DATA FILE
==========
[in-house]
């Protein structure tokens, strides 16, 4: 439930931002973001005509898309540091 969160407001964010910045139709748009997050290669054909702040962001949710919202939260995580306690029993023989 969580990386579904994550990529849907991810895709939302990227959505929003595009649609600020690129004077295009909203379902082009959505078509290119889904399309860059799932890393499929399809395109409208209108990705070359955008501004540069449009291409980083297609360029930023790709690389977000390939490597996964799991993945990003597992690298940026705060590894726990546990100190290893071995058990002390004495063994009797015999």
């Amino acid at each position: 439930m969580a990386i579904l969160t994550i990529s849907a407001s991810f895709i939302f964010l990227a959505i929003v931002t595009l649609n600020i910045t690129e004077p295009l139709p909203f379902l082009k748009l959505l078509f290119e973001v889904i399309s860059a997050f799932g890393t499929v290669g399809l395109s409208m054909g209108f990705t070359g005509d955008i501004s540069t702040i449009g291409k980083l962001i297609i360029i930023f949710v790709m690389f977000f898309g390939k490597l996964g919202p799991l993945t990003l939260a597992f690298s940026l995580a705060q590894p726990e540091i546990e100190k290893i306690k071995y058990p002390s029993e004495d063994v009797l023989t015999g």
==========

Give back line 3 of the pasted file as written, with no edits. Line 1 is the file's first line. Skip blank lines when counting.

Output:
């Amino acid at each position: 439930m969580a990386i579904l969160t994550i990529s849907a407001s991810f895709i939302f964010l990227a959505i929003v931002t595009l649609n600020i910045t690129e004077p295009l139709p909203f379902l082009k748009l959505l078509f290119e973001v889904i399309s860059a997050f799932g890393t499929v290669g399809l395109s409208m054909g209108f990705t070359g005509d955008i501004s540069t702040i449009g291409k980083l962001i297609i360029i930023f949710v790709m690389f977000f898309g390939k490597l996964g919202p799991l993945t990003l939260a597992f690298s940026l995580a705060q590894p726990e540091i546990e100190k290893i306690k071995y058990p002390s029993e004495d063994v009797l023989t015999g």